Welcome to our latest nerdy project: composting! Composting is the process of turning organic waste such as food scraps and yard waste into rich soil. And before I loose all the non-environmentalists out there, this isn’t just about helping the environment. It’s also about improving our next big family project for the year: gardening.
Starting a compost bin was something we’ve been wanting to do for awhile, but have been putting off. We thought we’d start one this year or maybe next year, because we thought we’d have to build something and that the start up would be expensive. But then Jake and I watched No Impact Man and found that the No Impact family had a tiny compost bin under their sink in New York.
Oh. That’s easier that we thought.
Reducing our waste is one thing we’ve been seriously thinking about and something we’ve been slowly changing. It’s been a process evolving over years for us. We started to recycle at our first apartment (which did and does cut down our trash by about 2/3). We started recycling our glass and taking it to Ripple Glass bins in 2010 when the awesome company started up. We switched to mostly squiggly bulbs. We use our own cups when buying drinks out. We take our own bags when we shop. We wear stuff unti it wears out, donate what we don’t use, and buy second hand when possible. These are all small things, individual actions that certainly aren’t enough, but are extremely doable.
We figure that the next reasonable steps in our journey to waste reduction is to reducing organic waste through composting. It makes total sense: organic materials in landfills create harmful gases that can pollute air and water. Or they can be turned into soil (something we’d be buying anyway) in our backyard. Seems like a no-brainer.
In true nerd style, I started by researching a bunch. The articles I found most helpful were from National Geographic: How Do I Start a Compost Bin? and Guide to Starting a Compost Bin. In these articles, we learned how to layer brown materials and green materials, what to compost and what to leave out, how to insure that the process works as quickly as possible, and how to make sure things don’t get smelly. The whole family had sort of a mini-class from me (hah!). If you’re thinking of starting up your own compost, I highly recommend these articles!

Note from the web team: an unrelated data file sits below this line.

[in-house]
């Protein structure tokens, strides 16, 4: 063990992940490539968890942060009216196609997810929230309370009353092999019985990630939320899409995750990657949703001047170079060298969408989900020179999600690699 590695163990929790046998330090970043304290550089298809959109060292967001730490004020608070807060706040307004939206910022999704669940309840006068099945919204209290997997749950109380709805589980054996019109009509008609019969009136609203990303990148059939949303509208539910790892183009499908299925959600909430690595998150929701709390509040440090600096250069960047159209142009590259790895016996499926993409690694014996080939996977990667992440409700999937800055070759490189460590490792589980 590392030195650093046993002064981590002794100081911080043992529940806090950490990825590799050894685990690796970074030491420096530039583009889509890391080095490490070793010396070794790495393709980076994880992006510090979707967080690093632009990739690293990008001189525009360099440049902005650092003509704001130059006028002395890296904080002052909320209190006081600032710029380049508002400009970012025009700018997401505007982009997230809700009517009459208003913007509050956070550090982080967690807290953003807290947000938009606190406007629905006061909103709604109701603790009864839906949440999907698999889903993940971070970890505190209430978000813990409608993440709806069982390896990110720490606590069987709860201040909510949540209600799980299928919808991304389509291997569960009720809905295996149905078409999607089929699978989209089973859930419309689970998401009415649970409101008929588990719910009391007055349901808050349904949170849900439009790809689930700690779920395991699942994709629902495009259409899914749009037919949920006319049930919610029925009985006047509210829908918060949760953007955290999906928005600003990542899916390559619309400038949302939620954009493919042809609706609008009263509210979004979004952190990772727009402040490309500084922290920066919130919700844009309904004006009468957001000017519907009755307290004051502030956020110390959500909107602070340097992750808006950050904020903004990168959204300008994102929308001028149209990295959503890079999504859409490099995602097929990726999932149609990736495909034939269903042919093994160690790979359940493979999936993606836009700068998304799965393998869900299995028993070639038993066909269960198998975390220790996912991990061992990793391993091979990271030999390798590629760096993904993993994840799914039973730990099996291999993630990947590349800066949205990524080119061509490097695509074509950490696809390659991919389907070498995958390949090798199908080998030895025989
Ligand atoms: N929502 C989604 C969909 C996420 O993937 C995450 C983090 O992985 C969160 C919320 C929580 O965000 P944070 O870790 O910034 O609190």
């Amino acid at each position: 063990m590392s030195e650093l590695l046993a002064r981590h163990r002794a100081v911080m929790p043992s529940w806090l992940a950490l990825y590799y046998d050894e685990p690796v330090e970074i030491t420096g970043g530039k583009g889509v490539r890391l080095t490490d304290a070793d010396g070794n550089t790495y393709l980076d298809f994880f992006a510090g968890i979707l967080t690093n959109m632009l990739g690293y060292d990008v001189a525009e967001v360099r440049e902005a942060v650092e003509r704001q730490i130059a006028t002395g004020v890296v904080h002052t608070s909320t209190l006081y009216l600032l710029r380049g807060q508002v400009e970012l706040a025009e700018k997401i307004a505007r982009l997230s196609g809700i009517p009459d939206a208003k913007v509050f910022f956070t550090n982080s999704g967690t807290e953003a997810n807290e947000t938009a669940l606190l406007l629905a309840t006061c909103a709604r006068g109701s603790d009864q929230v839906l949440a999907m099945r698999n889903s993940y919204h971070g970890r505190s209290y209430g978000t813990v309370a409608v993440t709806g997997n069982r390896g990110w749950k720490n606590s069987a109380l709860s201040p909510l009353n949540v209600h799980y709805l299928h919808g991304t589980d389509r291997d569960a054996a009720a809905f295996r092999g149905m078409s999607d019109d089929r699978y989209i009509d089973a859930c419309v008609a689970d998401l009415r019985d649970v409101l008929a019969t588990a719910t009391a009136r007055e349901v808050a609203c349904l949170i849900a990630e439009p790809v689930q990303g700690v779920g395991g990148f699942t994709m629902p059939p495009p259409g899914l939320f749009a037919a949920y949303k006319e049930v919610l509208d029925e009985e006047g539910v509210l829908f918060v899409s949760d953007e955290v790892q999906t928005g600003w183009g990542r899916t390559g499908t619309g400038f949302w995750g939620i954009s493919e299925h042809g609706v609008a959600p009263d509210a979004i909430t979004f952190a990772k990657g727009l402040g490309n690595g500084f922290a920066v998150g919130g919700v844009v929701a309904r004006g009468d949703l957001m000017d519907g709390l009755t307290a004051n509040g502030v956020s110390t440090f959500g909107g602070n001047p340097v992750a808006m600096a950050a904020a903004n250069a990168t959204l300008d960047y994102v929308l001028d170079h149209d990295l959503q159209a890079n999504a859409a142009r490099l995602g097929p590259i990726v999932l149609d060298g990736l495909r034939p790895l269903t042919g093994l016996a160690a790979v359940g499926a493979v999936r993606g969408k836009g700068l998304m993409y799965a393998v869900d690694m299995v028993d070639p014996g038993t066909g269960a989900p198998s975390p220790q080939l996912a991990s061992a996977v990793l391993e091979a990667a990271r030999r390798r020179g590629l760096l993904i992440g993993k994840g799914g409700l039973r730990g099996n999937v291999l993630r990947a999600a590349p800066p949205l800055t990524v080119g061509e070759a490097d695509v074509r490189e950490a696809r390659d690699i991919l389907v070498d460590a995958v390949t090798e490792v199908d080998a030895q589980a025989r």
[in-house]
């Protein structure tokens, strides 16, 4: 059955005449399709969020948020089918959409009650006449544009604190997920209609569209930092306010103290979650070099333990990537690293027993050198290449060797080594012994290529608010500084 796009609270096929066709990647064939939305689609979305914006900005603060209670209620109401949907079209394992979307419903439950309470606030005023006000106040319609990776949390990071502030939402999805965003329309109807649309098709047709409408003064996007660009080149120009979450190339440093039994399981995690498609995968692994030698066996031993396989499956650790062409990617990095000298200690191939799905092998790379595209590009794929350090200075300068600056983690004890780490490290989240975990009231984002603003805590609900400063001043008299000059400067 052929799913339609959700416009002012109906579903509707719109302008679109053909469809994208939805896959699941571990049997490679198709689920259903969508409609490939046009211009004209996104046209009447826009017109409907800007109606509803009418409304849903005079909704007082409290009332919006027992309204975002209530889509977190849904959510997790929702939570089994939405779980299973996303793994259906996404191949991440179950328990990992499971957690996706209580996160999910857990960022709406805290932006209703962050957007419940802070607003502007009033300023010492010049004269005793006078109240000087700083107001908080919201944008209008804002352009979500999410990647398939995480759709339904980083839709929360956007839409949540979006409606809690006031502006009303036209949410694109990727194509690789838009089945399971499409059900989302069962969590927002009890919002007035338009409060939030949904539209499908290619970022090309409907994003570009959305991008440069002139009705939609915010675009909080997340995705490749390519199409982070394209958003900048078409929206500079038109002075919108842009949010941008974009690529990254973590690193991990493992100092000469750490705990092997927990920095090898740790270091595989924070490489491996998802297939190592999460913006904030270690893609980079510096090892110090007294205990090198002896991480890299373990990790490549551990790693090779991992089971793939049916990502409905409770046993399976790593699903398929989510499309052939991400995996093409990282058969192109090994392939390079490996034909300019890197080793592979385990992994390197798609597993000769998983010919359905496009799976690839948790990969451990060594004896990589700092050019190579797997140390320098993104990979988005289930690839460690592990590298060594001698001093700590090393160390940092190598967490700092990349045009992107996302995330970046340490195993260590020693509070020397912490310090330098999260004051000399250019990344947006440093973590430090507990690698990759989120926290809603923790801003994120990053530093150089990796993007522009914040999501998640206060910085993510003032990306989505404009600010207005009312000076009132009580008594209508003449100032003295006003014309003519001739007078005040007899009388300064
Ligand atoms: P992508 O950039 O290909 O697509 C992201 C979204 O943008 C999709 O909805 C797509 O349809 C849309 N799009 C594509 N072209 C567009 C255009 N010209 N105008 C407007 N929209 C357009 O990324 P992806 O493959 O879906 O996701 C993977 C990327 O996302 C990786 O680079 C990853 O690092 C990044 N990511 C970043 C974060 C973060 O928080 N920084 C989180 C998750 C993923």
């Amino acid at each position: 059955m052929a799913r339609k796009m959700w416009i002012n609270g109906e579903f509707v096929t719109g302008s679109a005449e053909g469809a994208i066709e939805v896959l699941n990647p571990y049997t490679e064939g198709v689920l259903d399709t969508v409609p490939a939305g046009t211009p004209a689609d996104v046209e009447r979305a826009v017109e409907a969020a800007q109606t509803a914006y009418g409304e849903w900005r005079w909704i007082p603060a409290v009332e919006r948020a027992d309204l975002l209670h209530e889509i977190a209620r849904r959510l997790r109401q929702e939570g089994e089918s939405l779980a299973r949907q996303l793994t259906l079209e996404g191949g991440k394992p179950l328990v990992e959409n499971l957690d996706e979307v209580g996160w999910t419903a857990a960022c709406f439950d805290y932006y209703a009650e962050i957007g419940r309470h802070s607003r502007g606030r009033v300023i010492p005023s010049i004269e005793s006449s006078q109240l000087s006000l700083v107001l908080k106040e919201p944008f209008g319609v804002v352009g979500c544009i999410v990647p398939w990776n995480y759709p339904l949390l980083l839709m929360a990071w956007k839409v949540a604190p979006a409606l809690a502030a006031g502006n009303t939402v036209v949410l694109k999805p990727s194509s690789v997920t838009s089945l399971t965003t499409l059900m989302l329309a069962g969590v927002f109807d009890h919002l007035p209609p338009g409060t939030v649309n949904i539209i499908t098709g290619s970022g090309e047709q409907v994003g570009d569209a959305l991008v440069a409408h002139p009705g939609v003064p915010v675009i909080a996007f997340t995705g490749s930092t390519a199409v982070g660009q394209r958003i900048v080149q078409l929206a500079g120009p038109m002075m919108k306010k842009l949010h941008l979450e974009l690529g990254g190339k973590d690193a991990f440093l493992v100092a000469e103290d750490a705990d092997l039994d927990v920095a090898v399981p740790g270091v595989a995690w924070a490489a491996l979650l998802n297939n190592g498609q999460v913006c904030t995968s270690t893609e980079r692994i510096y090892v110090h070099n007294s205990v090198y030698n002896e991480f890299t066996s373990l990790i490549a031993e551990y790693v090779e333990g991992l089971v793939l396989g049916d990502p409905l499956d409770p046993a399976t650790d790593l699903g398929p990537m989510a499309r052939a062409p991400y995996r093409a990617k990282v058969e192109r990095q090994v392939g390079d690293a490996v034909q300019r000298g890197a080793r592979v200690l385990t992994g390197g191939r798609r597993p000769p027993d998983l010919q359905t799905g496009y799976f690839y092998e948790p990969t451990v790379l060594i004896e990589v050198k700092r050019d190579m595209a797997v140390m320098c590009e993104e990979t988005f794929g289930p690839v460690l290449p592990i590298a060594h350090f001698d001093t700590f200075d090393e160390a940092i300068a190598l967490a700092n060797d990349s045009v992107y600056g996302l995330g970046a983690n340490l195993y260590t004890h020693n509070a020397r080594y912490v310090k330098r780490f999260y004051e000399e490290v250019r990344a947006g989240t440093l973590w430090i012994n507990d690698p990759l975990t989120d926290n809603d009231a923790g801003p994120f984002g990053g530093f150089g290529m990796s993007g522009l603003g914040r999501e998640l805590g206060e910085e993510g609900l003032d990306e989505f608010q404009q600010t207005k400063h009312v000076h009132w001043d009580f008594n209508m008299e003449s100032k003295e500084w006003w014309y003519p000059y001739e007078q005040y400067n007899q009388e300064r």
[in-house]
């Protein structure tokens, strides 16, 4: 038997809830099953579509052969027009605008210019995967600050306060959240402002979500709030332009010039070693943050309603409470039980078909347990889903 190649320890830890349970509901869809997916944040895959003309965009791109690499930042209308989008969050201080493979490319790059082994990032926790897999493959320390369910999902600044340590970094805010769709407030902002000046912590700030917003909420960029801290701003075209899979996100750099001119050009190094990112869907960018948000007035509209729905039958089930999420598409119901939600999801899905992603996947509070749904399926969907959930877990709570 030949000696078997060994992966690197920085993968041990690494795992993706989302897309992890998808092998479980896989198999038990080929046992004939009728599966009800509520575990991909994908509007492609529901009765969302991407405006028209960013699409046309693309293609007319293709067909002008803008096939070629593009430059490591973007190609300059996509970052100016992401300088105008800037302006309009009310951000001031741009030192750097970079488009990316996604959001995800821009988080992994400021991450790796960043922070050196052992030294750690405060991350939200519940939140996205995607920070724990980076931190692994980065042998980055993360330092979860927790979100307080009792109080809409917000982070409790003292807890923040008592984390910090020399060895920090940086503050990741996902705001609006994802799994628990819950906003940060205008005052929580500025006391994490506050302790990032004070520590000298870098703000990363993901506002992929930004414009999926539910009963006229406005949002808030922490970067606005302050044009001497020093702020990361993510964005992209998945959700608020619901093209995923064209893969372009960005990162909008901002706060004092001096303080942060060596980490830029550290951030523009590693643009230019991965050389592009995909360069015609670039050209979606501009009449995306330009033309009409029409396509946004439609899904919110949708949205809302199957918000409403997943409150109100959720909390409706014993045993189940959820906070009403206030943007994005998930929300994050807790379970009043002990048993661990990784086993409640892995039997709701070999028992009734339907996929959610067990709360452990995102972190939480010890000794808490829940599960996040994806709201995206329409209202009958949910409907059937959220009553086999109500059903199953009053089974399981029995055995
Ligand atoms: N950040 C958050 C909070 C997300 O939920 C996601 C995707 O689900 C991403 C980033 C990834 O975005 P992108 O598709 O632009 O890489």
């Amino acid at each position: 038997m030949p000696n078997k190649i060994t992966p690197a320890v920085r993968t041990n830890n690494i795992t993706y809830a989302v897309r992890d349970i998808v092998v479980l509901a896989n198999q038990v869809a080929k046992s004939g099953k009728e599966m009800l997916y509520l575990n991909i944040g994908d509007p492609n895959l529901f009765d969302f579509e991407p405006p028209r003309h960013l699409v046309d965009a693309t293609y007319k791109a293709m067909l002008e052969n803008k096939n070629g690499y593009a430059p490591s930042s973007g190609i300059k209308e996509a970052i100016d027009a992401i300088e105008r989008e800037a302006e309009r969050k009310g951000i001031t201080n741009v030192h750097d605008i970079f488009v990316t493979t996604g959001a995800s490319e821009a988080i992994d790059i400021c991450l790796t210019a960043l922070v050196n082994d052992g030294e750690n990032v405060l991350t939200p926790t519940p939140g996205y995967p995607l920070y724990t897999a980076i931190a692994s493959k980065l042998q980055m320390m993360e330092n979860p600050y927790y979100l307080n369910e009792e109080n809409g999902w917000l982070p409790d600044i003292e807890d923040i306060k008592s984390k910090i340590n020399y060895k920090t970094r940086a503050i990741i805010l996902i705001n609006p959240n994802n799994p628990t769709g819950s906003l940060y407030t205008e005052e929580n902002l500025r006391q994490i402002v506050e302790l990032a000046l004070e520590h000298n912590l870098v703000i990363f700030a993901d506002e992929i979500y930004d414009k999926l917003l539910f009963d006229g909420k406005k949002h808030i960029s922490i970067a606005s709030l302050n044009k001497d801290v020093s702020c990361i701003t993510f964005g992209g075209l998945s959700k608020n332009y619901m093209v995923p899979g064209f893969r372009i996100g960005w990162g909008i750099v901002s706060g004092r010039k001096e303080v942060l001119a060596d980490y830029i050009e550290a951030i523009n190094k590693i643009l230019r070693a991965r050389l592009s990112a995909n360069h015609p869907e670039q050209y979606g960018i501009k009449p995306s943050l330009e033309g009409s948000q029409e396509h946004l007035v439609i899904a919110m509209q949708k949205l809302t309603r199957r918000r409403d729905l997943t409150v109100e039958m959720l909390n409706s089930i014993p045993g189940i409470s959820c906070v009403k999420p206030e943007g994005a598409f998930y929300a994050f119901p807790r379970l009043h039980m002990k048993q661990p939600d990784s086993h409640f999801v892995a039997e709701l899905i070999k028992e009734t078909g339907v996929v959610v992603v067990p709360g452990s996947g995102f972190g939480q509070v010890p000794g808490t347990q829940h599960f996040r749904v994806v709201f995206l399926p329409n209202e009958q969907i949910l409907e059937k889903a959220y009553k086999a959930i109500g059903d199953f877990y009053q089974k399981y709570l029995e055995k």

We used this tutorial for creating a compost bin from a plastic container. This seemed like the best fit for our super small city yard. All it took was a really big plastic container, a drill (here’s ours), and a little time.
After I finished up drilling holes, the kids and I started filling the bin. We gathered a bunch of dried out vines and torn up paper for the first brown layer, then added in the scraps we’ve been saving for the past week to the first green layer. That picture is the before; things compost faster in small bits. The kids had fun chopping up the scraps with shovels.
They also thought that tearing up paper was a good time.
After mixing everything up good, the last thing we did was worm hunt! I mentioned that I planned on buying worms for the bin, and in true Hermione style, Eliza remembered a passage in one of her books (101 Things to Do Before You Grow Up) on how to find worms. We overturned rocks and bricks and looked over leaf piles. We found three so far, but we’re going to do some more in-depth hunting today.
Do you have any experience with composting? Is it something you’re interested in trying if you don’t?
P.S. If you want to find the best of the articles on composting and gardening I find, follow my Gardening & Composting Pinboard.